Objective: To identify whether a single session of postrace dry needling can decrease postrace soreness and quantity of postrace leg cramps in half-marathon and full-marathon runners.
Design: Single-blind, prospective, randomized, controlled trial.
Setting: Finish line of 2018 Salt Lake City Marathon & Half-Marathon.
Participants: Runners aged 18 years or older who completed a marathon or half-marathon.
Interventions: True or sham dry needling of the bilateral vastus medialis and soleus muscles within 1 hour of race completion by 2 experienced practitioners.
Main outcome measures: The primary outcome measure was numeric pain rating improvements for soreness on days 1, 2, 3, and 7 compared to immediately postrace. Secondary outcome measures included number of postrace cramps and subjective improvement of soreness.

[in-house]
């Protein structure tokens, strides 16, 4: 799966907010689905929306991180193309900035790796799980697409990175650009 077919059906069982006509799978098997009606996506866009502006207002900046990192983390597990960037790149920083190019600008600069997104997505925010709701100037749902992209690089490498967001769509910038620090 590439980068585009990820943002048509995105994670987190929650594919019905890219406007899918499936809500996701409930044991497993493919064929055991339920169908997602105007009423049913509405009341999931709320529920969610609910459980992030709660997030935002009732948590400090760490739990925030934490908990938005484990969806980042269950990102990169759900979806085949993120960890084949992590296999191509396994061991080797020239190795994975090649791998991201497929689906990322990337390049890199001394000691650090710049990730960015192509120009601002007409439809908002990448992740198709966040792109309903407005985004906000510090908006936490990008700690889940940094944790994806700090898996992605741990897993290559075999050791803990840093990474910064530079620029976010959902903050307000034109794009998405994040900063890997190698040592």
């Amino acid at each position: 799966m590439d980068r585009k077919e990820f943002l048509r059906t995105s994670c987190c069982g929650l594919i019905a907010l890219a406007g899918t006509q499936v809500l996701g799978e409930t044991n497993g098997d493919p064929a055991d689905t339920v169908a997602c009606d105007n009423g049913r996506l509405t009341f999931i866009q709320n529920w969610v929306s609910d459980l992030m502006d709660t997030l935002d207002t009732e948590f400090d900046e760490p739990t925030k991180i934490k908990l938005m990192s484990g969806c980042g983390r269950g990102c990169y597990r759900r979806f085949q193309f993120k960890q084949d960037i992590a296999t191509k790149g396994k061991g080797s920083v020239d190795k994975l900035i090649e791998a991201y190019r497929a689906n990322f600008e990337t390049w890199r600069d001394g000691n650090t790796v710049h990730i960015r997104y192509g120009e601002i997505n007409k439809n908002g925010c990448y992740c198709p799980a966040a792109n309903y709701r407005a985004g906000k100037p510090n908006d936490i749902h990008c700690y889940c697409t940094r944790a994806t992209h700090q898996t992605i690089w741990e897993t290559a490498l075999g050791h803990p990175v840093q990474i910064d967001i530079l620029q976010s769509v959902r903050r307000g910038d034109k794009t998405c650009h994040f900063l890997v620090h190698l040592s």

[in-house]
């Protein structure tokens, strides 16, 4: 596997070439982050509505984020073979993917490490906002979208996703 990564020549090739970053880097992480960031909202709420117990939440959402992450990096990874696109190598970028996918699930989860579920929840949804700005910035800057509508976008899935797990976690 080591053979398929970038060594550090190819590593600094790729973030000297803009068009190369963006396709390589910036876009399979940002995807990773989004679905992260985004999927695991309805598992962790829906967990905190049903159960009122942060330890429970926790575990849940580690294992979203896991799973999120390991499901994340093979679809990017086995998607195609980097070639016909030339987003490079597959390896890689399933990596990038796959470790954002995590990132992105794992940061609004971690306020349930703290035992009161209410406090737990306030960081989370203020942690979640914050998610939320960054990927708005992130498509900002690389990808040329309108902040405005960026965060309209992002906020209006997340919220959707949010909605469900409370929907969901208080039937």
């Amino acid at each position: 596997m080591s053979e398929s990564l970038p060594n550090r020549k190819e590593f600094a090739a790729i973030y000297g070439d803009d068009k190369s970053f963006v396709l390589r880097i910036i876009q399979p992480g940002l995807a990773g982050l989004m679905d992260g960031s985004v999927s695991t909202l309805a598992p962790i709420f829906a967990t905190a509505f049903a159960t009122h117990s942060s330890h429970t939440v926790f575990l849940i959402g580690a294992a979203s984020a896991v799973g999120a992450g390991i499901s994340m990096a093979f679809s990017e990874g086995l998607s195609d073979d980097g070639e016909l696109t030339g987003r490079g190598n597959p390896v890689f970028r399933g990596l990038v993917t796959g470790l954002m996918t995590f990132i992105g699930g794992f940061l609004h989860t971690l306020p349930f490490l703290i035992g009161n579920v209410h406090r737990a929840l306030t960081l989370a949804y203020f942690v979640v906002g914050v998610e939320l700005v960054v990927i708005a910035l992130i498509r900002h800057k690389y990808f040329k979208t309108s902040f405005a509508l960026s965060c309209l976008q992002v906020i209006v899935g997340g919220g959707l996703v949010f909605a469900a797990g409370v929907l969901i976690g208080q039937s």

Results: Sixty-two runners were included with 28 receiving true and 34 receiving sham dry needling. Objective pain scores showed an increase in pain of the soleus muscles at days 1 and 2 (P ≤ 0.003 and P ≤ 0.041, respectively) in the dry needling group. No differences were seen in postrace pain in the vastus medialis muscles (P > 0.05). No association was seen between treatment group and presence of postrace cramping at any time point (P > 0.05). Subjectively, there was a nonsignificant trend for those receiving dry needling to feel better than expected over time (P = 0.089), but no difference with cramping (P = 0.396).
Conclusions: A single postrace dry needling session does not objectively improve pain scores or cramping compared to sham therapy.
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